Hail is one of those subjects which is very difficult to capture in a realist landscape painting. The question is asked of the viewer: is it snow, ice or a mistake by the artist? Phenomenal natural events, like a spectacular sunset, cause a similar reaction. I did a painting with a rainbow a few months ago (here) and the same issue arose. If I didn’t give the viewer a clue as to what the ‘white’ in the painting was, would you have assumed a lighting effect, or a light fall of snow? This is the problem. I like my painting to be able to stand alone and be accepted as it is without excuses or explanations. That is the type of painting it is, but I accept this does not apply to all paintings. At one point in the painting of this picture (see video), the hail was heavy on the ground as it had been in reality. But, as far as the viewer was concerned, it was snow. I then reduced the ‘white’ gradually by reapplying the original colour until an ambiguity existed, it could be light snow, or hail, or just dried-out undergrowth. It could survive as a ‘standard’ landscape, without the explanation, but the title ‘explains’ the rather odd white bits and why they sit in the shadow areas.
The painting is quite small (11″x8″) and took about 2 hours to complete. The colours were Burnt Sienna & Raw Umber (red), Yellow Ochre (yellow) and Prussian Blue (blue), plus black and white. There was very little medium used. A tiny amount of Liquin in the final details. The initial ‘darks’ were not dark enough to create problems as the solvent evaporated, and the darker colours were some of the last bits painted and these did contain Liquin.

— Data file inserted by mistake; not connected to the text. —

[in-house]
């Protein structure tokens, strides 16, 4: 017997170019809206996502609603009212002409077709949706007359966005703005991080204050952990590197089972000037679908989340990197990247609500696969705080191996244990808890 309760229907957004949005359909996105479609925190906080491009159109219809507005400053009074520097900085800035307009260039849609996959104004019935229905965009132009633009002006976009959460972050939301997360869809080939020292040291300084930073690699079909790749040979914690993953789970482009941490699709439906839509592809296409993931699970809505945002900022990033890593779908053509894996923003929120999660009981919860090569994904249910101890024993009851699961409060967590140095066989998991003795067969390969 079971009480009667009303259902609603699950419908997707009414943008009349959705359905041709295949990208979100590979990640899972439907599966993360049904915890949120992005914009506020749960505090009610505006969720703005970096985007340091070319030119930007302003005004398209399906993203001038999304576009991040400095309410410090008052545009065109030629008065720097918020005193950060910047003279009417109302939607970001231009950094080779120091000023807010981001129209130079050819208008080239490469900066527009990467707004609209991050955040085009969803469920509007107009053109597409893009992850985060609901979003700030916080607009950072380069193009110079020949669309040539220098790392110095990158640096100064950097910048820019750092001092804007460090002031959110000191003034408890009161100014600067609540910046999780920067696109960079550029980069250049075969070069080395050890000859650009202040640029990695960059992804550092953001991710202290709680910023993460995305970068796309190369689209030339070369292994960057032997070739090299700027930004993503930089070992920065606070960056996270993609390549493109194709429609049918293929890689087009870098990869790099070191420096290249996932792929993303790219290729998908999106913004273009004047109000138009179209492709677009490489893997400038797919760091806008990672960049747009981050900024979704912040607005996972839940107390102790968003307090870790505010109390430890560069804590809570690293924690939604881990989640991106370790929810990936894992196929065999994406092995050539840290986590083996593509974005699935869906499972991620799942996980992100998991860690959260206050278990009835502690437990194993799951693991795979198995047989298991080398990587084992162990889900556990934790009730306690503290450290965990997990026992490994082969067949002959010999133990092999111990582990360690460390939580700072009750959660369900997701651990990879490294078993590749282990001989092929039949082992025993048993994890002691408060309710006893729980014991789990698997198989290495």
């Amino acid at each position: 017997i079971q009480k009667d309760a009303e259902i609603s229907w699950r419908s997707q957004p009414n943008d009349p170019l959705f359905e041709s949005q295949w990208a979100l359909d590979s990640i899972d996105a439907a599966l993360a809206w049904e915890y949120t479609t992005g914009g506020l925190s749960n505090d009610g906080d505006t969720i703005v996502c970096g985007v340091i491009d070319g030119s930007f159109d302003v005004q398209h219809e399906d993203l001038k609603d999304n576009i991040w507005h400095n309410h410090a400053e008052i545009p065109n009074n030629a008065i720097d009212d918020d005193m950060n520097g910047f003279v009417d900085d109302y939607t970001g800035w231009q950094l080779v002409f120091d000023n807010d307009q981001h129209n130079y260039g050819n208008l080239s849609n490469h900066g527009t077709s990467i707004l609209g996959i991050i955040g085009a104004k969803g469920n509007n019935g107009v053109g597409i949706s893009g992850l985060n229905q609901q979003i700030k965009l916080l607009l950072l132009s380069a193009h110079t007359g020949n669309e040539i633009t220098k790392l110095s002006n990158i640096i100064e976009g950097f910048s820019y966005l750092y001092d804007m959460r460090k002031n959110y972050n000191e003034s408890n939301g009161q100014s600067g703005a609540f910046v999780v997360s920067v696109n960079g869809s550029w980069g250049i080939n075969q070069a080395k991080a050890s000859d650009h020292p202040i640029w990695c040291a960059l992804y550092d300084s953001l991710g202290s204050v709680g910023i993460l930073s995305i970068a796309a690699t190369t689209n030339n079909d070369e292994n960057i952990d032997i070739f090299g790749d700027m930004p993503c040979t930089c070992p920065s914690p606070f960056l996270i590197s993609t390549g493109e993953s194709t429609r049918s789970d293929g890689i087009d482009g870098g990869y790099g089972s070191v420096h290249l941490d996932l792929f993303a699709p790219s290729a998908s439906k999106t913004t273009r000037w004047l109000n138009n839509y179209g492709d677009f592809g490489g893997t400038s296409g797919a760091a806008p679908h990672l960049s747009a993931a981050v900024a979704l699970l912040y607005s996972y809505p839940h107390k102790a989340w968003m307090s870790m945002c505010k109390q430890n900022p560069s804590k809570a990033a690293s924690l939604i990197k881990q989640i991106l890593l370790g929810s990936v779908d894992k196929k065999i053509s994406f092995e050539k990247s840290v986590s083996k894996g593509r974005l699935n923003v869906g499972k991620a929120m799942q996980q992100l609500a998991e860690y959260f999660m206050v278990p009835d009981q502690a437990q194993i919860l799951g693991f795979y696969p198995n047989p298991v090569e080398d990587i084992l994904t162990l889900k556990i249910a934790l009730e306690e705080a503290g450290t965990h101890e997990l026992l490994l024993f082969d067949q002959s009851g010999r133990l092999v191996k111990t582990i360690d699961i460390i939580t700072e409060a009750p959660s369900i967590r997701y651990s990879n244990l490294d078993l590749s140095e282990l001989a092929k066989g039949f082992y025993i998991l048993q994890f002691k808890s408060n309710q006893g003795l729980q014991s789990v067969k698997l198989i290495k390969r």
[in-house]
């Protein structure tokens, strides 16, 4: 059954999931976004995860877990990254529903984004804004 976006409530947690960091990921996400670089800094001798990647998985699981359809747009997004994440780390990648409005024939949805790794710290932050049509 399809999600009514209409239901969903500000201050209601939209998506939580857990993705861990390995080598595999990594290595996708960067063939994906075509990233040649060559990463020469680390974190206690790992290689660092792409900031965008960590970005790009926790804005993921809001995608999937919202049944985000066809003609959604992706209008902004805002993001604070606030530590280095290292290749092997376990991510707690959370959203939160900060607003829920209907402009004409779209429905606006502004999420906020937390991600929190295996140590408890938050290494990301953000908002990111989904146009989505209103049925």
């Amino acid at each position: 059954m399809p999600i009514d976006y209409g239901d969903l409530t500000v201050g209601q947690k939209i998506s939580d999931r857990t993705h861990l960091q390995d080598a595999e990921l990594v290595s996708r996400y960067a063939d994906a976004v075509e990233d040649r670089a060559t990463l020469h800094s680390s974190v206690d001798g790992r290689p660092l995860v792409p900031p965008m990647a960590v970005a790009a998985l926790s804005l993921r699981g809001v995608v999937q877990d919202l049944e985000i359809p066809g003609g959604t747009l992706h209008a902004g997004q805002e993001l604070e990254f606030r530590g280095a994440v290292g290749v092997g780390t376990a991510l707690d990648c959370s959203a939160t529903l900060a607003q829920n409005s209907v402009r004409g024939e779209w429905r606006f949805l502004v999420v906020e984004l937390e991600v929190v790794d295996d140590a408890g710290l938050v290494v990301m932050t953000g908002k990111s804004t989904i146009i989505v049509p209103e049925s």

Here is the video of the process.
Absolutely beautiful-love the perspective!
A great painting and an excellent video. However, since you did ask, without the title I would have thought the white on the ground was just very strong sunlight catching roots and ruts, rather than being either snow or hail.
Thanks John. Isn’t this the problem, how do you paint hail, without it seen as snow or strong sunlight as you said. Tricky one!
I love this Liam. The hail, without the name, I would have thought was a little light snow but I was really drawn into the work, wanting to walk toward the end of the wooded path. Wonderful!
I’m delighted you enjoyed the ‘walk’. Thank you.
You are so very welcome.
You paint so well,can’t praise enough. Enchanting.
Thank you Indira.
You have created woods worthy of a long walk and maybe hot chocolate after, lovely!
I’m glad you enjoyed.
Beautiful painting! Just yesterday I took a photo of a path lined with trees that I plan to paint at some point…
Thank you, and I look forward to seeing your beautiful painting on your site.
The hail doesn’t matter. This is a beautiful painting and I thoroughly enjoyed the time lapse video. Sometimes we should allow the viewer to finish the painting by bringing their own experiences to mind when viewing a painting. The hail inspired you to start the painting, but it’s not the focal point now, the large old tree on the left is and then the eye travels down the path and is brought back to the foreground by the spots of hail or snow on the right. Perfection!
Thank you Doreen. I’m glad you enjoyed the post. You’re quite right, once the painting is finished, it belongs to whoever cares to view it.